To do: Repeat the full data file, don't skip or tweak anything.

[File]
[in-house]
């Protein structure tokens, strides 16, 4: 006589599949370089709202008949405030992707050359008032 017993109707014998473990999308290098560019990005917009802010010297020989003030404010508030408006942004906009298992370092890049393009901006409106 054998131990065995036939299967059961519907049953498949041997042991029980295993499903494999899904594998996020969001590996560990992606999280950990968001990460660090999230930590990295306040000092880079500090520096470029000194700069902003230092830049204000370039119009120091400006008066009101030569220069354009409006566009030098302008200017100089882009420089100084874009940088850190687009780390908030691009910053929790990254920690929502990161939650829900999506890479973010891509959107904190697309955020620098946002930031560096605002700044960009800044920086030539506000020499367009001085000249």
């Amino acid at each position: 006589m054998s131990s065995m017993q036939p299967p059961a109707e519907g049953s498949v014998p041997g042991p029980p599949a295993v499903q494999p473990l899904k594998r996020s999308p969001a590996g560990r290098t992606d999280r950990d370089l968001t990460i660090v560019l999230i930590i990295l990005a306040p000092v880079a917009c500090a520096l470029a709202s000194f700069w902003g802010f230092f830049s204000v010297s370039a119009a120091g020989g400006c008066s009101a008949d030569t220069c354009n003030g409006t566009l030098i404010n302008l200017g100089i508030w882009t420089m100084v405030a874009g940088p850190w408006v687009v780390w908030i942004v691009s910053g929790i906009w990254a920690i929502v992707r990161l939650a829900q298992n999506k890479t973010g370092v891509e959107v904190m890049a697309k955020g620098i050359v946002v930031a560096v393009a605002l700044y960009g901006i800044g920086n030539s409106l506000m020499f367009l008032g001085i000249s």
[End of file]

[in-house]
């Protein structure tokens, strides 16, 4: 006589599949370089709202008949405030992707050359008032 017993109707014998473990999308290098560019990005917009802010010297020989003030404010508030408006942004906009298992370092890049393009901006409106 054998131990065995036939299967059961519907049953498949041997042991029980295993499903494999899904594998996020969001590996560990992606999280950990968001990460660090999230930590990295306040000092880079500090520096470029000194700069902003230092830049204000370039119009120091400006008066009101030569220069354009409006566009030098302008200017100089882009420089100084874009940088850190687009780390908030691009910053929790990254920690929502990161939650829900999506890479973010891509959107904190697309955020620098946002930031560096605002700044960009800044920086030539506000020499367009001085000249």
């Amino acid at each position: 006589m054998s131990s065995m017993q036939p299967p059961a109707e519907g049953s498949v014998p041997g042991p029980p599949a295993v499903q494999p473990l899904k594998r996020s999308p969001a590996g560990r290098t992606d999280r950990d370089l968001t990460i660090v560019l999230i930590i990295l990005a306040p000092v880079a917009c500090a520096l470029a709202s000194f700069w902003g802010f230092f830049s204000v010297s370039a119009a120091g020989g400006c008066s009101a008949d030569t220069c354009n003030g409006t566009l030098i404010n302008l200017g100089i508030w882009t420089m100084v405030a874009g940088p850190w408006v687009v780390w908030i942004v691009s910053g929790i906009w990254a920690i929502v992707r990161l939650a829900q298992n999506k890479t973010g370092v891509e959107v904190m890049a697309k955020g620098i050359v946002v930031a560096v393009a605002l700044y960009g901006i800044g920086n030539s409106l506000m020499f367009l008032g001085i000249s």